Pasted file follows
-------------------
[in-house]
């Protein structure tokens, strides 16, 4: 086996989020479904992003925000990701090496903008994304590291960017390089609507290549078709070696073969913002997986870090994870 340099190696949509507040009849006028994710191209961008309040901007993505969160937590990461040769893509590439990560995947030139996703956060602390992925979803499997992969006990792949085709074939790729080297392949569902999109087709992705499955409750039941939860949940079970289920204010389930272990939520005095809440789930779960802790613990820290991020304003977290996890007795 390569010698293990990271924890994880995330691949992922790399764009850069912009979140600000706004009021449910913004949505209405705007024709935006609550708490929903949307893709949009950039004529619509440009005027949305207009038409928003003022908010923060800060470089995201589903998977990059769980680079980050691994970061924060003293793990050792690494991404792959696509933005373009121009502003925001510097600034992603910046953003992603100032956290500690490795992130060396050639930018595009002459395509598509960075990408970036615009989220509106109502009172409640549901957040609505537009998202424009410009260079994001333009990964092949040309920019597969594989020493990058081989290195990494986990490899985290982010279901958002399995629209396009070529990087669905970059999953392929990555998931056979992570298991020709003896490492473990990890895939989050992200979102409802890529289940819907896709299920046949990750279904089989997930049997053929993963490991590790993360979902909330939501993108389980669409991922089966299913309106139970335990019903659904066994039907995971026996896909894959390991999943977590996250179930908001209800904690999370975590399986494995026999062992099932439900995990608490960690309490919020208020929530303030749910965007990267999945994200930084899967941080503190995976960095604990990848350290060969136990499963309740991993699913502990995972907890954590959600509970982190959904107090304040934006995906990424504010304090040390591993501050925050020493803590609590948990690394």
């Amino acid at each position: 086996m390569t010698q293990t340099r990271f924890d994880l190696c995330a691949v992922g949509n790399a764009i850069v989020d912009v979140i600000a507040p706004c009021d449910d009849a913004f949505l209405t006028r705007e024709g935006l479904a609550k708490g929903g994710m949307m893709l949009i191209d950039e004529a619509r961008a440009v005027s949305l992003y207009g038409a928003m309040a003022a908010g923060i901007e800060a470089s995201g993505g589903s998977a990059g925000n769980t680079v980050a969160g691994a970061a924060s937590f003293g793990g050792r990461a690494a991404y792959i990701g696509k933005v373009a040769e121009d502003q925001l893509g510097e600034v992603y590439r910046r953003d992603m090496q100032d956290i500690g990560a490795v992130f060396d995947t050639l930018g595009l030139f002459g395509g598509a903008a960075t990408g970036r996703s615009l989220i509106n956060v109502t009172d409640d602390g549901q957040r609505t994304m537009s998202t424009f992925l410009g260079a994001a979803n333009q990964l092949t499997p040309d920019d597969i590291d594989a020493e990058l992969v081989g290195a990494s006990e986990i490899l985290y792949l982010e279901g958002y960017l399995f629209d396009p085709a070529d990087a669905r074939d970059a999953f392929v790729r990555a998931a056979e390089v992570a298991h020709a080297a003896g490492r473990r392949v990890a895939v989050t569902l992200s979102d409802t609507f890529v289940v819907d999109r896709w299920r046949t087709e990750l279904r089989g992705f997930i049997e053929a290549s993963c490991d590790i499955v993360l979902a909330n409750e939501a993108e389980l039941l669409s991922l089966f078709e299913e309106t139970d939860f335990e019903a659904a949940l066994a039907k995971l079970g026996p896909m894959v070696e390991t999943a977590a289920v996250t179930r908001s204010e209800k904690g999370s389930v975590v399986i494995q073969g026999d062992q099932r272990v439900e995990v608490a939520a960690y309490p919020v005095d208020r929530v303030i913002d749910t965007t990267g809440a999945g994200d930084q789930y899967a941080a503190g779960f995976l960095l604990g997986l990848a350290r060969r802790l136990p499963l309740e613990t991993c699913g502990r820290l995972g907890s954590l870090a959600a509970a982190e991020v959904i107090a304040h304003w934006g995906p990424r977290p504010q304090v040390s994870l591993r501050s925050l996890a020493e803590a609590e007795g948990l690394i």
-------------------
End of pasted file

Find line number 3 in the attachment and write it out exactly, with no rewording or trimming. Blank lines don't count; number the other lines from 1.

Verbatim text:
């Amino acid at each position: 086996m390569t010698q293990t340099r990271f924890d994880l190696c995330a691949v992922g949509n790399a764009i850069v989020d912009v979140i600000a507040p706004c009021d449910d009849a913004f949505l209405t006028r705007e024709g935006l479904a609550k708490g929903g994710m949307m893709l949009i191209d950039e004529a619509r961008a440009v005027s949305l992003y207009g038409a928003m309040a003022a908010g923060i901007e800060a470089s995201g993505g589903s998977a990059g925000n769980t680079v980050a969160g691994a970061a924060s937590f003293g793990g050792r990461a690494a991404y792959i990701g696509k933005v373009a040769e121009d502003q925001l893509g510097e600034v992603y590439r910046r953003d992603m090496q100032d956290i500690g990560a490795v992130f060396d995947t050639l930018g595009l030139f002459g395509g598509a903008a960075t990408g970036r996703s615009l989220i509106n956060v109502t009172d409640d602390g549901q957040r609505t994304m537009s998202t424009f992925l410009g260079a994001a979803n333009q990964l092949t499997p040309d920019d597969i590291d594989a020493e990058l992969v081989g290195a990494s006990e986990i490899l985290y792949l982010e279901g958002y960017l399995f629209d396009p085709a070529d990087a669905r074939d970059a999953f392929v790729r990555a998931a056979e390089v992570a298991h020709a080297a003896g490492r473990r392949v990890a895939v989050t569902l992200s979102d409802t609507f890529v289940v819907d999109r896709w299920r046949t087709e990750l279904r089989g992705f997930i049997e053929a290549s993963c490991d590790i499955v993360l979902a909330n409750e939501a993108e389980l039941l669409s991922l089966f078709e299913e309106t139970d939860f335990e019903a659904a949940l066994a039907k995971l079970g026996p896909m894959v070696e390991t999943a977590a289920v996250t179930r908001s204010e209800k904690g999370s389930v975590v399986i494995q073969g026999d062992q099932r272990v439900e995990v608490a939520a960690y309490p919020v005095d208020r929530v303030i913002d749910t965007t990267g809440a999945g994200d930084q789930y899967a941080a503190g779960f995976l960095l604990g997986l990848a350290r060969r802790l136990p499963l309740e613990t991993c699913g502990r820290l995972g907890s954590l870090a959600a509970a982190e991020v959904i107090a304040h304003w934006g995906p990424r977290p504010q304090v040390s994870l591993r501050s925050l996890a020493e803590a609590e007795g948990l690394i």